Under the Roman empire, Greek literature was still the common property of educated people all around the Mediterranean. But when the Roman empire began to collapse in the 5th century AD, most of that knowledge was lost.

The process of education was halted as the great centres of civilisation were invaded and overrun by marauding tribes of Franks, Vandals, Visigoths, Huns and others. The classical past was forgotten and such learning as remained was now centred on the new religion of Christianity.

During these so-called ‘Dark Ages’, roughly the period 500–800 AD, the papyrus rolls and the parchment books of the pre-Christian Greeks were thrown on rubbish heaps or burnt or left to rot in damp cellars. The surprise is not that we possess so little of Greek literature but that any of it survived at all.

The people we have to thank for its survival are the monks of the Byzantine empire. This was the eastern remnant of the old Roman empire, where the official language was not Latin but Greek. Respect for learning was strongest in the monasteries, and the copying of religious texts was an important duty of those monks who had the skill to do it. Luckily for us, they saw it as their duty to copy not just the Bible and other texts bearing the word of the Christian God, but also the great works of earlier times—Homer’s Iliad and Odyssey, the plays of Aeschylus, Sophocles and Euripides, the Histories of Herodotus and many others besides.

There was nothing in these works about the Christian message, but they were judged too important to be forgotten. Sitting at their desks, labouring away by the light of a candle over many years, those scribes of the Byzantine monasteries saved the greatest gems of Greek literature for posterity.

No one outside the monasteries was at all interested in old books written by the ancient Greeks. Even the monks didn’t always understand what they were copying, as we can tell by some of the changes they made to the text when the meaning was unclear. They knew Greek, but the language had changed much over the 1,000 years or more since the books were first written.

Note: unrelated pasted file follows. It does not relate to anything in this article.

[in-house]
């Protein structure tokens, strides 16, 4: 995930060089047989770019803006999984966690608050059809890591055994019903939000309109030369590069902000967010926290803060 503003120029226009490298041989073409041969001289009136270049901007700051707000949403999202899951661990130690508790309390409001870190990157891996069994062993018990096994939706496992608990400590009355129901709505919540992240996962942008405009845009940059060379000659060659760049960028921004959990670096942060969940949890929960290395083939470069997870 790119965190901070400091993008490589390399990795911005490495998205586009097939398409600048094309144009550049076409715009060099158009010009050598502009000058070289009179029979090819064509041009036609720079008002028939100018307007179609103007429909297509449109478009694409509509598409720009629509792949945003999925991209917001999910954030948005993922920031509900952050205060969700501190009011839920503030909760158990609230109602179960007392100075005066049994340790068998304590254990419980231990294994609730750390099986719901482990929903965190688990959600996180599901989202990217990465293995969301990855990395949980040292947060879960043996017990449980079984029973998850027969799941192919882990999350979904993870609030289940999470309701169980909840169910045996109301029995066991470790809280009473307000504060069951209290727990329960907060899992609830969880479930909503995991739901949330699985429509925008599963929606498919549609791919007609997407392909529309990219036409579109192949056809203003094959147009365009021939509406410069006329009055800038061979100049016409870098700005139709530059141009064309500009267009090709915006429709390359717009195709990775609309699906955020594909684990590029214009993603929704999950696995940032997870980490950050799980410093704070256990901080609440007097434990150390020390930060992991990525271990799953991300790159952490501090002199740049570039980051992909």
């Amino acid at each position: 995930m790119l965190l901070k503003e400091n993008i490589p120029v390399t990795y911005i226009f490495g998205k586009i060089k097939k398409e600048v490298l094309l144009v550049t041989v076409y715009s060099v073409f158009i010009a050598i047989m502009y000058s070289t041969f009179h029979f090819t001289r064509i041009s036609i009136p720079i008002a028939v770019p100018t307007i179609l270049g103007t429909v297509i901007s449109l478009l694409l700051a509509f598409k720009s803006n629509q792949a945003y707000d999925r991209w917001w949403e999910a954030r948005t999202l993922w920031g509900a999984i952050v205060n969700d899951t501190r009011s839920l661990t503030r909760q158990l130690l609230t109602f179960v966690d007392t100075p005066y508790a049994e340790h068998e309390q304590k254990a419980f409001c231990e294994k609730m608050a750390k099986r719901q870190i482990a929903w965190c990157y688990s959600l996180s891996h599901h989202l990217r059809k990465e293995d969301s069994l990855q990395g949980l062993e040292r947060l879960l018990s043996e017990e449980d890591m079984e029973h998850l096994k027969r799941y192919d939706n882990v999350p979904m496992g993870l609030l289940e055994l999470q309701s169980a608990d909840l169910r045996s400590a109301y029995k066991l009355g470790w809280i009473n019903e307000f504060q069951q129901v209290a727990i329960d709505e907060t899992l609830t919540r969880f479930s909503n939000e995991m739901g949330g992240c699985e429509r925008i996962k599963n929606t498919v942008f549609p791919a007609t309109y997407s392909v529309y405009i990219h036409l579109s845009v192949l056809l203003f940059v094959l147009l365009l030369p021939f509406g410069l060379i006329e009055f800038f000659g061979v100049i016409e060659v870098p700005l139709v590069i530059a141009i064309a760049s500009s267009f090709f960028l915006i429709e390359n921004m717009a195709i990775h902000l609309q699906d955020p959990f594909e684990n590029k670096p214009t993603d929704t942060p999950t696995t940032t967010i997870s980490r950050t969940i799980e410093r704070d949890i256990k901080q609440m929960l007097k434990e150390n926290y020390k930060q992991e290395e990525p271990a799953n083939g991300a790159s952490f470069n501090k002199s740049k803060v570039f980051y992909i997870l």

For several more centuries these great works lay forgotten, though thankfully preserved, until at last a new appetite was born in the west, a thirst for knowledge of the pagan civilisations of Greece and Rome. Starting in the 14th century, it grew ever stronger through the 15th century, until all Europe was bathed in the light of the classical past. The ancient texts were copied and recopied, pored over and discussed with reverence.

So began the Renaissance, the rebirth of ancient ideas in a new age of learning. But all depended on those dutiful monks, earnestly preserving those books from destruction by the slow movement of their pens when the rest of the world neither knew nor cared that such books still existed.

Notes by Hugh Griffith

 

The music on this recording is taken from the NAXOS catalogue

D’INDY Médée / Karadec / Souvenirs 8.223654
Wurttemberg Philharmonic Orchestra; Gilles Nopre, conductor 

BEETHOVEN Overtures, Vol. 1 8.550072
Slovak Philharmonic Orchestra; StephenGunzenhauser, conductor

GLAZUNOV Orchestral Works, Vol. 17 8.555048
Moscow Symphony Orchestra; VladimirZiva, conductor

Music programming by Sarah Butcher


Close the window